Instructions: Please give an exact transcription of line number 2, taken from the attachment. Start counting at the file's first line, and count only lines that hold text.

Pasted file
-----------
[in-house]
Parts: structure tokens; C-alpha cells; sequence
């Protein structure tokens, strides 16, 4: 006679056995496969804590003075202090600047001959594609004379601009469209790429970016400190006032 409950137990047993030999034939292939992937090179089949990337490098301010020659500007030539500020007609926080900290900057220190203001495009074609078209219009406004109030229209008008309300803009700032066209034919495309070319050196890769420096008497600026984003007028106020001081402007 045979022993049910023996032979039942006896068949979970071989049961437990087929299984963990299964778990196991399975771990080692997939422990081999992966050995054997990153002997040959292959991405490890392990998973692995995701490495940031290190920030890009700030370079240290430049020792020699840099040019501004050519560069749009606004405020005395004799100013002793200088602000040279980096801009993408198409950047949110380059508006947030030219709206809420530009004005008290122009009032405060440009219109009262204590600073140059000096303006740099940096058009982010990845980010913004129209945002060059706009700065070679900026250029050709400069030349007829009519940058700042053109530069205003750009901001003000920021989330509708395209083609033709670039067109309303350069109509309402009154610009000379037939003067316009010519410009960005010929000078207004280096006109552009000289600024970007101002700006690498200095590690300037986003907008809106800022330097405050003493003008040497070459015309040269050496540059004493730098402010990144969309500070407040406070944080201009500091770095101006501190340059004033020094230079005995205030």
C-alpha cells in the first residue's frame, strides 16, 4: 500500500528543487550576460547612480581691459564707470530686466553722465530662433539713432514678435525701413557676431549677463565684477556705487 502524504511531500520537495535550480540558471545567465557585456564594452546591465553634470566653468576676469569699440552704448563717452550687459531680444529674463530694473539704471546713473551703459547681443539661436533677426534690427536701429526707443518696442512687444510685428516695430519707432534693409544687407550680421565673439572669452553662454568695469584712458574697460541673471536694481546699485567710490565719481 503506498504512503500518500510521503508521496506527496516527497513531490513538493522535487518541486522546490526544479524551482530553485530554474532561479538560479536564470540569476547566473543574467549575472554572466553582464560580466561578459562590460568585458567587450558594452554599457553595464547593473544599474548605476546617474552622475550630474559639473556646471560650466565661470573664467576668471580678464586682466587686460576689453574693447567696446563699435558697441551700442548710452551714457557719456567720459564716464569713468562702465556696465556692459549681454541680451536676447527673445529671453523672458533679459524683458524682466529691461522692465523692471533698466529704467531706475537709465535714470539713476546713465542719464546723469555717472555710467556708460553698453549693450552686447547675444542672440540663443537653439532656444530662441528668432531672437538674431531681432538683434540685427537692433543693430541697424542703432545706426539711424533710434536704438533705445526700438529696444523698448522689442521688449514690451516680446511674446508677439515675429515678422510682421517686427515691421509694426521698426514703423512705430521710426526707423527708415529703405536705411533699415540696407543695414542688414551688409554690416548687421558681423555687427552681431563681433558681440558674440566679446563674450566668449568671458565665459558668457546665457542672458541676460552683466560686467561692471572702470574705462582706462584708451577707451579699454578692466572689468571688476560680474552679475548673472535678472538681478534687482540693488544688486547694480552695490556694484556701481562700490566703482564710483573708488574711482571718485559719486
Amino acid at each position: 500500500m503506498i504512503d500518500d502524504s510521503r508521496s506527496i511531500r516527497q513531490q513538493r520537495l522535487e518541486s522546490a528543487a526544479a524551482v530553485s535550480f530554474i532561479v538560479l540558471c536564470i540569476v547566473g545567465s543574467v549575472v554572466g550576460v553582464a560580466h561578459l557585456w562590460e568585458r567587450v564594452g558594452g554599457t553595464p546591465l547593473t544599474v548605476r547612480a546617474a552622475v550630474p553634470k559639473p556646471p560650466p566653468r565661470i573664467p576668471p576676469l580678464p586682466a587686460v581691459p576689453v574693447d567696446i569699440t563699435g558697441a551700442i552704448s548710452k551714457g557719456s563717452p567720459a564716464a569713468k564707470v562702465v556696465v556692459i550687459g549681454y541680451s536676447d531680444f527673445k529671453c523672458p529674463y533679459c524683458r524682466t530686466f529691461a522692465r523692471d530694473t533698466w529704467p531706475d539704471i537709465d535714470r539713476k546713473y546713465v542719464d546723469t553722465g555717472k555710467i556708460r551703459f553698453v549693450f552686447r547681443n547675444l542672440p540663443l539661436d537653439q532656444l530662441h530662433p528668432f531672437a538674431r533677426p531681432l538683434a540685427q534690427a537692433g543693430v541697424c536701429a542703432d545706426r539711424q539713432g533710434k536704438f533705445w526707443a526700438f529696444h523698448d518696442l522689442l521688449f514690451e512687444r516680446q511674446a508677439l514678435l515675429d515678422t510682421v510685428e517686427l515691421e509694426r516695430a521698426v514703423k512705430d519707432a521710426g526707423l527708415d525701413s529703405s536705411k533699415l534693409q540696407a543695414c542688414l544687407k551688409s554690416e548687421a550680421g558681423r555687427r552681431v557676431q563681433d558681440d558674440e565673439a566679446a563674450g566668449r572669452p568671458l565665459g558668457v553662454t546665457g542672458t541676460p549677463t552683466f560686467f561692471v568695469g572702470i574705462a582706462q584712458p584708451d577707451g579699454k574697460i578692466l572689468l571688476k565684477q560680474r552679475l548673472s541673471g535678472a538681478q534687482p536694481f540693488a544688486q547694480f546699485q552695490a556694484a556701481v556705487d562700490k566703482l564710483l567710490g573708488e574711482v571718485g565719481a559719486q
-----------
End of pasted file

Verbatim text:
Parts: structure tokens; C-alpha cells; sequence